Scientists from Stony Brook University’s School of Marine and Atmospheric Sciences (SoMAS) will be developing seasonal predictions of fish and marine mammal distributions in the Northeast United States with the goal to enhance protected species management. The research is supported by a $509,573 grant from the National Oceanic and Atmospheric Administration’s (NOAA) National Marine Fisheries Service Office of Science and Technology, in partnership withNOAA Research’s Modeling, Analysis, Predictions, and Projections (MAPP) Program.
The Northeast U.S. large marine ecosystem is highly productive and supports important commercial and recreational fisheries. It has also experienced some of the highest warming rates in recent decades. Communities in the Northeast have observed many climate-driven changes including shifts in fish distribution for most fish species, as well as changes in the timing of breeding or spawning, seasonal movements, and migrations.
Given these changes, the SoMAS team will use climate information to predict fish and marine mammal distributions on seasonal timescales to help fishermen and decision makers adjust their management approaches based on environmental conditions.
The team also plans to experiment with using these predictions to help reduce the incidental capture of non-target species, known as bycatch. Bycatch can increase costs and decrease yield for commercial fisherman, but more precise seasonal predictions of where marine mammals and fish will be distributed could decrease the likelihood of this concern.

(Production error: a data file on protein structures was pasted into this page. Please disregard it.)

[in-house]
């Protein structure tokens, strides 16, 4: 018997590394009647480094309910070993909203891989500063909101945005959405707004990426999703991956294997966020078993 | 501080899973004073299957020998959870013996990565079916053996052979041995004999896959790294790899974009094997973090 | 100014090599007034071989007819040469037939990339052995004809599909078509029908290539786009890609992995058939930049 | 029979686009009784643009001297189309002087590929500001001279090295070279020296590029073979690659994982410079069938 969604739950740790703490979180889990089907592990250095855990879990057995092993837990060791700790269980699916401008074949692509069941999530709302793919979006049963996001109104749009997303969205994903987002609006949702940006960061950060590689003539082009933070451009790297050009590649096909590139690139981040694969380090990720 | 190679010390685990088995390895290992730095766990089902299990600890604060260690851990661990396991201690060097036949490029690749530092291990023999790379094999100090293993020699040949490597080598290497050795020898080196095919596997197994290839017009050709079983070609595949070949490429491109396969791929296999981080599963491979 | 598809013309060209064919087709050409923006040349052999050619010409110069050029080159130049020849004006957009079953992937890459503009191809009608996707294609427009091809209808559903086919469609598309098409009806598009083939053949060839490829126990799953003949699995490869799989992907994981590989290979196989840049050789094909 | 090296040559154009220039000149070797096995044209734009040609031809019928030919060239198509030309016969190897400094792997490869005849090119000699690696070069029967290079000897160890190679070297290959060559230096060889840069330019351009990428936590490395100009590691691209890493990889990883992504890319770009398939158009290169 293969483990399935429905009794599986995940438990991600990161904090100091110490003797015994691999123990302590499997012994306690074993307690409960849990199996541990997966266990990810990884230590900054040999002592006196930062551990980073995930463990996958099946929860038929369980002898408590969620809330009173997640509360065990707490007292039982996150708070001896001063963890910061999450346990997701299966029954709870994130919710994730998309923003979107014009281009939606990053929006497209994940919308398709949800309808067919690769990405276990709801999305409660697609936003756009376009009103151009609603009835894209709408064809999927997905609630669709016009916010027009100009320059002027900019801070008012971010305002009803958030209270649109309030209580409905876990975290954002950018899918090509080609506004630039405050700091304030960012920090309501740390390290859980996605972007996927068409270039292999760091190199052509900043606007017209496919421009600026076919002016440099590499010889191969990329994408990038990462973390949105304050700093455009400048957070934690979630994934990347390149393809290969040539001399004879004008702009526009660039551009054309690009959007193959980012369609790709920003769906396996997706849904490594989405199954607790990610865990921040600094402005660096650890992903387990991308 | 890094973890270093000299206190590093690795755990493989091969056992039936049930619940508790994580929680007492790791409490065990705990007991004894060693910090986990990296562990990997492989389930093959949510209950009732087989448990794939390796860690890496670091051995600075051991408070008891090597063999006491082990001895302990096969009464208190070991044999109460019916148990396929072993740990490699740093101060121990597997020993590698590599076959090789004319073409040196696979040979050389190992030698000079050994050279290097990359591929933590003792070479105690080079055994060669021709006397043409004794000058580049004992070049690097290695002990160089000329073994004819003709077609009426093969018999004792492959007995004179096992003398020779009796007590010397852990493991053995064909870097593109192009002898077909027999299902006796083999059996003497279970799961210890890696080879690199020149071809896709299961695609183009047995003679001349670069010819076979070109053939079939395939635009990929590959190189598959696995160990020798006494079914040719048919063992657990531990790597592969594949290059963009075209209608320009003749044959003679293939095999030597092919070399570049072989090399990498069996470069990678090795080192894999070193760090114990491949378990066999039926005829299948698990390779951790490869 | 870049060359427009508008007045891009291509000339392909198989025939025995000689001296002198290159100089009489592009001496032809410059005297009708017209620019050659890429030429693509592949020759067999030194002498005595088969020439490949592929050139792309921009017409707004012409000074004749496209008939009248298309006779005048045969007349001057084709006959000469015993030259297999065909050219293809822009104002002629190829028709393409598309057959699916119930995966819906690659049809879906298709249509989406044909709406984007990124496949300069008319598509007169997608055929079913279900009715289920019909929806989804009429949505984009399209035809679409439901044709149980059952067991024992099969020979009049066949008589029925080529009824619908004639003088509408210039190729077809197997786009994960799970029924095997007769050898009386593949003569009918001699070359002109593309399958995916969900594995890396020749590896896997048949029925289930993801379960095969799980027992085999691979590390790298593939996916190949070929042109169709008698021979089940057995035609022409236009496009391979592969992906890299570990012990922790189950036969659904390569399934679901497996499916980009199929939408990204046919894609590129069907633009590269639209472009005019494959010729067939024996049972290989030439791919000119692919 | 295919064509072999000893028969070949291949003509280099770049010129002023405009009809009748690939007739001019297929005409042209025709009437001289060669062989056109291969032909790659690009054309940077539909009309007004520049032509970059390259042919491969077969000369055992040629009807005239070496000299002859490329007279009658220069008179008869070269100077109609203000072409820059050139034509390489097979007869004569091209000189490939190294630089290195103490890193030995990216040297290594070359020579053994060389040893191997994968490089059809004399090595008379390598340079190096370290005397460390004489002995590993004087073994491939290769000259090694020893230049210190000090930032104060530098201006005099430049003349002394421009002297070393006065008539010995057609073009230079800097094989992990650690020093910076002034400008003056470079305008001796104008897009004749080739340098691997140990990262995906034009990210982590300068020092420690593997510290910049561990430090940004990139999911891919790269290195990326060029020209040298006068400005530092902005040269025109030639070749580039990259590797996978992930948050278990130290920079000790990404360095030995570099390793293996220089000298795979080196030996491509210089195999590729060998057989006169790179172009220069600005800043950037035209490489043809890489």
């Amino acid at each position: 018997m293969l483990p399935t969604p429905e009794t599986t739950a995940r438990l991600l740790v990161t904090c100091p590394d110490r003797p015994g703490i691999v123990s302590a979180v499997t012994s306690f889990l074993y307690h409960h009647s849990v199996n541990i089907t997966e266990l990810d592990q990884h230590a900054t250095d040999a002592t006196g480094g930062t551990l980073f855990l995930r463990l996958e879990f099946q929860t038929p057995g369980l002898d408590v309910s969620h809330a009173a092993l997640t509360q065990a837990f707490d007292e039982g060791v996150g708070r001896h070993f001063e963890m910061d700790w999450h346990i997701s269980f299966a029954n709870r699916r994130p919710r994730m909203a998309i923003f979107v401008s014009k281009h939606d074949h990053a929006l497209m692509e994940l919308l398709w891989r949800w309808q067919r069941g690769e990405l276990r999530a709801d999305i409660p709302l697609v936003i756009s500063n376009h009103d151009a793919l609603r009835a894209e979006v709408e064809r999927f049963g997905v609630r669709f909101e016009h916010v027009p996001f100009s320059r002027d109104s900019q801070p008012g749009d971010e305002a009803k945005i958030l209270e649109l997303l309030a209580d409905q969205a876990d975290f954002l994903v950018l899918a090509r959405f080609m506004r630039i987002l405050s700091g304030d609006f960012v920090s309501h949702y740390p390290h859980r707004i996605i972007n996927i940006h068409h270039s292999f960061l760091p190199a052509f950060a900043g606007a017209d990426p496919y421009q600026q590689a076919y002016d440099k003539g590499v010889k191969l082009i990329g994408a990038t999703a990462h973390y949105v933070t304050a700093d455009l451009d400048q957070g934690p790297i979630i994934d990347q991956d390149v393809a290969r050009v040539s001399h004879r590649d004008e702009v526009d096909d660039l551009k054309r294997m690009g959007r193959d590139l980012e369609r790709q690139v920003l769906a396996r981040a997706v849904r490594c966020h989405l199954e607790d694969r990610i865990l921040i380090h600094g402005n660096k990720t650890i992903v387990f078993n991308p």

“While traditional management approaches have focused on fixed areas, it is becoming increasingly recognized that bycatch could be reduced by incorporating dynamic environmental variables such as temperature into models to estimate high risk areas for fisheries bycatch,” said Lesley Thorne, PhD, Assistant Professor in SoMAS and lead investigator of the project, titled “Probabilistic Seasonal Prediction of the Distribution of Fish and Marine Mammals in the Northeast U.S.”
By combining species distribution models with climate models, the team will help predict where marine mammals and non-target species are most likely to occur over the next season.
“This information could have a significant impact in reducing fisheries bycatch,” said Thorne.
As part of this project, the research team will participate in the NOAA MAPP Program’s new Marine Prediction Task Force. The Task Force will allow the researchers to collaborate with other MAPP-funded scientists working on related projects, and combine resources and expertise to rapidly advance project objectives.